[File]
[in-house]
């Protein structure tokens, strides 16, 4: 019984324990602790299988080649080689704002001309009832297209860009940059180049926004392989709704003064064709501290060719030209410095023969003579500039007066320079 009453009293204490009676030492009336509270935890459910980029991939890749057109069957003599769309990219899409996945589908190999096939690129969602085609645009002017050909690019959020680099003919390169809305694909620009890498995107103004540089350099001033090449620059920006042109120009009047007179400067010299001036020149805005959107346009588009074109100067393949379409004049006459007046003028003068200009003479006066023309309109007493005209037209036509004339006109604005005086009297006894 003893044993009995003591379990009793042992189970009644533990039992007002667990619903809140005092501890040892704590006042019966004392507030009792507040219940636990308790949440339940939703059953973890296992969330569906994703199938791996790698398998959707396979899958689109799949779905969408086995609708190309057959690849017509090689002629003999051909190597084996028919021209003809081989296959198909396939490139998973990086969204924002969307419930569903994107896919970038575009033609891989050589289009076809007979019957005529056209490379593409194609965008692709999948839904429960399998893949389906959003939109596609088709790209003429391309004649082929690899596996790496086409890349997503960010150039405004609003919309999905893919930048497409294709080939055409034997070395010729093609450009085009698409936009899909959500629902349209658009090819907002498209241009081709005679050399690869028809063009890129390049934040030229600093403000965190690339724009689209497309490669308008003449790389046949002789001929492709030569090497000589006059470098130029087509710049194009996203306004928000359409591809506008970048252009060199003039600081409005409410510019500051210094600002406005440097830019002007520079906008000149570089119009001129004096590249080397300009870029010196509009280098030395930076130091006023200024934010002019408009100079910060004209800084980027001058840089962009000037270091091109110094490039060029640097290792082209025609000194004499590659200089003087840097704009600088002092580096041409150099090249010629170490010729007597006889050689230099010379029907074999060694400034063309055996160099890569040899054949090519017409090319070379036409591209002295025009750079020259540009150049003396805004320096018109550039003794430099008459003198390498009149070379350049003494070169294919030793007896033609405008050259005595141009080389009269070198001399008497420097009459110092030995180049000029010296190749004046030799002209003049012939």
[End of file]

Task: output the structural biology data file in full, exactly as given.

[in-house]
């Protein structure tokens, strides 16, 4: 019984324990602790299988080649080689704002001309009832297209860009940059180049926004392989709704003064064709501290060719030209410095023969003579500039007066320079 009453009293204490009676030492009336509270935890459910980029991939890749057109069957003599769309990219899409996945589908190999096939690129969602085609645009002017050909690019959020680099003919390169809305694909620009890498995107103004540089350099001033090449620059920006042109120009009047007179400067010299001036020149805005959107346009588009074109100067393949379409004049006459007046003028003068200009003479006066023309309109007493005209037209036509004339006109604005005086009297006894 003893044993009995003591379990009793042992189970009644533990039992007002667990619903809140005092501890040892704590006042019966004392507030009792507040219940636990308790949440339940939703059953973890296992969330569906994703199938791996790698398998959707396979899958689109799949779905969408086995609708190309057959690849017509090689002629003999051909190597084996028919021209003809081989296959198909396939490139998973990086969204924002969307419930569903994107896919970038575009033609891989050589289009076809007979019957005529056209490379593409194609965008692709999948839904429960399998893949389906959003939109596609088709790209003429391309004649082929690899596996790496086409890349997503960010150039405004609003919309999905893919930048497409294709080939055409034997070395010729093609450009085009698409936009899909959500629902349209658009090819907002498209241009081709005679050399690869028809063009890129390049934040030229600093403000965190690339724009689209497309490669308008003449790389046949002789001929492709030569090497000589006059470098130029087509710049194009996203306004928000359409591809506008970048252009060199003039600081409005409410510019500051210094600002406005440097830019002007520079906008000149570089119009001129004096590249080397300009870029010196509009280098030395930076130091006023200024934010002019408009100079910060004209800084980027001058840089962009000037270091091109110094490039060029640097290792082209025609000194004499590659200089003087840097704009600088002092580096041409150099090249010629170490010729007597006889050689230099010379029907074999060694400034063309055996160099890569040899054949090519017409090319070379036409591209002295025009750079020259540009150049003396805004320096018109550039003794430099008459003198390498009149070379350049003494070169294919030793007896033609405008050259005595141009080389009269070198001399008497420097009459110092030995180049000029010296190749004046030799002209003049012939």